The ‘means’ taking the form of anything from; overseas missionary work, by which the ‘missionary’ is called to, temporarily adopt or understand another culture (Hesselgrave, 1982: 131) to the implementation of activities undertaken by many emerging or organic churches in getting involved in their community and employing a lifestyle both Christian and culture specific.
By intentionally immersing yourself within a culture, be it modern, postmodern, western, international or other, you seek to meet the people on their level. Paul explains this well through his letter to the church at Corinth, “To the Jews I became like a Jew, to win the Jews… I have become all things to all men so that by all possible means I might save some.” (1 Cor 9:20-22 for full text see appendix) By seeking common ground, you can be effective salt and light (Matt 5:13) where there is a genuine need in a culture that will respond far better in their apathy to ‘Christ coming to them’, than the passive act of waiting for the outside world to come to our churches.
Living out a lifestyle of this kind has implications for those involved, “Lifestyle and words go together. People notice that there is something different about us. They may put that down to our simply being nice people and Christians don’t have a monopoly on being nice! Unless we tell them why we’re different how will they know?” (Pollard, 1999: 77) So, despite Incarnational mission being, ‘to go out’ to the world in culturally appropriate ways, there needs to be words behind our motive so as to be able to adequately explain “why Christ”, and to be secure in the balance of being ‘in the world but not of the world.’ (Rom 12:2)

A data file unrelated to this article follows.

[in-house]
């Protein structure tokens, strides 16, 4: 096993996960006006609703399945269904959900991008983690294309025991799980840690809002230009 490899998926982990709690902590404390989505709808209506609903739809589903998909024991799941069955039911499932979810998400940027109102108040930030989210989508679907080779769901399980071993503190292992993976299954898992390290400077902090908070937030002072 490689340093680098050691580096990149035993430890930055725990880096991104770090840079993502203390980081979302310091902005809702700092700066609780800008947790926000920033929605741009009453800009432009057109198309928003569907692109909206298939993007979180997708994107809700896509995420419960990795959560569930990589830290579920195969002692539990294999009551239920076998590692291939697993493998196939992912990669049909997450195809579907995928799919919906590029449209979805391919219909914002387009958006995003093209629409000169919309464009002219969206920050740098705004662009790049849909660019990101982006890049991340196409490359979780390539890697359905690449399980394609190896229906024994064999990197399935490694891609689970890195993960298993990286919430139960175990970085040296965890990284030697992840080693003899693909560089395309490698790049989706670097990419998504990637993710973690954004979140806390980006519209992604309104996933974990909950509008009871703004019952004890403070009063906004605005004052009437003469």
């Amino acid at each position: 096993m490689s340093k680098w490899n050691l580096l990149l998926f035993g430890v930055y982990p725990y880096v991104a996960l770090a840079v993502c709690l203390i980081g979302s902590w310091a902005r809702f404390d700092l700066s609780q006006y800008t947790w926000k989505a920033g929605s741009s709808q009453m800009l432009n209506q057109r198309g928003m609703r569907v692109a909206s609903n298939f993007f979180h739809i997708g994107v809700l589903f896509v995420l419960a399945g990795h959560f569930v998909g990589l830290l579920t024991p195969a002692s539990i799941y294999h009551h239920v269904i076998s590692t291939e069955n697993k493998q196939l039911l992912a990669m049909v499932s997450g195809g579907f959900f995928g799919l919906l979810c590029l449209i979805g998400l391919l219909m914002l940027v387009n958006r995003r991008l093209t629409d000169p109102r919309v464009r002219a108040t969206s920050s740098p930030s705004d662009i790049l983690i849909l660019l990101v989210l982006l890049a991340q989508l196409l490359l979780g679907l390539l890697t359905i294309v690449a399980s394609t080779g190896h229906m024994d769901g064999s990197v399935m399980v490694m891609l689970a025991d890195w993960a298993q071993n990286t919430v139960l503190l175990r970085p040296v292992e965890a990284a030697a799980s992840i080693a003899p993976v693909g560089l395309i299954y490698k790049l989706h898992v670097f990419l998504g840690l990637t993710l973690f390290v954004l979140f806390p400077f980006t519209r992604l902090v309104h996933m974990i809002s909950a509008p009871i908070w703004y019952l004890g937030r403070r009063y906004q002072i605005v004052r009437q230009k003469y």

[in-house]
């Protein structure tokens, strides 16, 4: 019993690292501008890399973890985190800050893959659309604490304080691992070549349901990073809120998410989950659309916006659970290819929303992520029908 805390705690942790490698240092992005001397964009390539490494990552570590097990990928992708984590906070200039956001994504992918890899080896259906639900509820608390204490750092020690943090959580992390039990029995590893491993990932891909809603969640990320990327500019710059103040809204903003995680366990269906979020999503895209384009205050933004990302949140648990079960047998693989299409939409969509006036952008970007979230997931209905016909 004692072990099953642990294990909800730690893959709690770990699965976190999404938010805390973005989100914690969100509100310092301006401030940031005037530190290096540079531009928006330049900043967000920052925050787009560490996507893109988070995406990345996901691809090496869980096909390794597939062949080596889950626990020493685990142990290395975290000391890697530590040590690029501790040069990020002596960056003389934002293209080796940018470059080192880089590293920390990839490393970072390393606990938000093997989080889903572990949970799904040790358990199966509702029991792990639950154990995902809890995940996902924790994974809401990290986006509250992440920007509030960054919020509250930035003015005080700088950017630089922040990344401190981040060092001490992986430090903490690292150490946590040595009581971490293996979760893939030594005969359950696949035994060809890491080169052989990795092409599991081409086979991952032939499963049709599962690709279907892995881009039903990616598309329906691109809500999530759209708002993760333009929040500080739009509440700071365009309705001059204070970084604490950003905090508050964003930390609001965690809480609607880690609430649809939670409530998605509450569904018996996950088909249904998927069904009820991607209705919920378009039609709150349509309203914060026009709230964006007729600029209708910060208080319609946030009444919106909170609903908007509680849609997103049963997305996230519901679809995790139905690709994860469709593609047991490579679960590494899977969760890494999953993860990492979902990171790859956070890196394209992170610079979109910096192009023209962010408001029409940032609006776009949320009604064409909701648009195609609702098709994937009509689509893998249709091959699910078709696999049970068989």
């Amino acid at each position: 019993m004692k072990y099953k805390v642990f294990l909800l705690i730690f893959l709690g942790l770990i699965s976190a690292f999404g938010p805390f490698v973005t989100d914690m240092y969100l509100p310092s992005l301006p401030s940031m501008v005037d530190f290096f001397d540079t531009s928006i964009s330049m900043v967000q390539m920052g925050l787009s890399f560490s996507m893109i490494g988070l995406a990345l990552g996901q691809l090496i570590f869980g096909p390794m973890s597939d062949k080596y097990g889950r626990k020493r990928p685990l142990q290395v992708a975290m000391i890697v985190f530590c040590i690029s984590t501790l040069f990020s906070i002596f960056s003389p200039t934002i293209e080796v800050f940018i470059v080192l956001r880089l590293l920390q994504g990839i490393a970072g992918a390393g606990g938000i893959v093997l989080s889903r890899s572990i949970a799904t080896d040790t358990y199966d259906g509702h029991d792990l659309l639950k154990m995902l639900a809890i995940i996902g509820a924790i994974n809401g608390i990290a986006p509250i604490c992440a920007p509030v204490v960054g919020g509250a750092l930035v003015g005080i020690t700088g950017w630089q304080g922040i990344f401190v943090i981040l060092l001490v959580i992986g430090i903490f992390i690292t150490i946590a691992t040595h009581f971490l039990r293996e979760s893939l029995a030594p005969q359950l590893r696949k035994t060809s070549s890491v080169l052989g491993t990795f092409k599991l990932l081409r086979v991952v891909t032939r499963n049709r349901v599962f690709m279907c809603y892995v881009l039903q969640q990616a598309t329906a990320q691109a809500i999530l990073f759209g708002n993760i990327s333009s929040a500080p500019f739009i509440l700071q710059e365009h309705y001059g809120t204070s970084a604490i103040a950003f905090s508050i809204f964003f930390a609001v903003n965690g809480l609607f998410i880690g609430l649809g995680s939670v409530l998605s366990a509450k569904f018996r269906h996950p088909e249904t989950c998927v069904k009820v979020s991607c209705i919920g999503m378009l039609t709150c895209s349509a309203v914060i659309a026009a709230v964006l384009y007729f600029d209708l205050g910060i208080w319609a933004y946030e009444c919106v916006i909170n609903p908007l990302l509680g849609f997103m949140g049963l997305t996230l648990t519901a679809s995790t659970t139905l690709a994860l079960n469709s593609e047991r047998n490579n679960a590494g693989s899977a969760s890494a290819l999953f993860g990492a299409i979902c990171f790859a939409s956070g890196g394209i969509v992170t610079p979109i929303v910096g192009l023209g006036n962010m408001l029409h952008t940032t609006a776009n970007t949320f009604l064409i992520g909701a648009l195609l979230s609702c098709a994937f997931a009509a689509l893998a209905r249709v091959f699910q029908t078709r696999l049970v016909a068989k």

However, “The picture Jesus paints for his disciples is to live life with one hand clasped in the hand of God and the other reaching out to serve the needs of others.” (Posterski, 1989: 148) (Mrk 10:42-45) there are numerous examples of this both through once off youth/congregational attempts and those that seek to live Incarnational Mission daily. Be it to visit the same café a given morning of the week and seek to build relationships with the workers and other regulars, or the more drastic step of living in an unfamiliar culture and learning the ways of another.
Relationship is by far the most effective means of reaching others. Words are by no means the most effective way of communicating. Others will respond when they are both comfortable in a situation – this usually means a familiar environment, and have reached a point where they can trust the person they are listening too. A force fed measure of ‘Bible bashing’ will only make the individual on the other end resistant and will undoubtedly result in offence of an unwanted belief being shoved down their throat. By presenting a familiar lifestyle and not segregating through boundaries of foreign activity, the incarnational missionary has a far more effective means by which to live and share the truth.
By incorporating lifestyle into evangelistic approach, employing incarnational mission, we start placing the onus back on ourselves as Christians. Instead of our passive means of making church attractive to the world we create a situation that has relevance to outsiders. “It’s not the church that has a mission; the mission has a church.” (Morris, 1994) and as part of this church we are called to be the salt and light of Matthew 15, and follow in the footsteps of Jesus by becoming involved in the world we are called to disciple.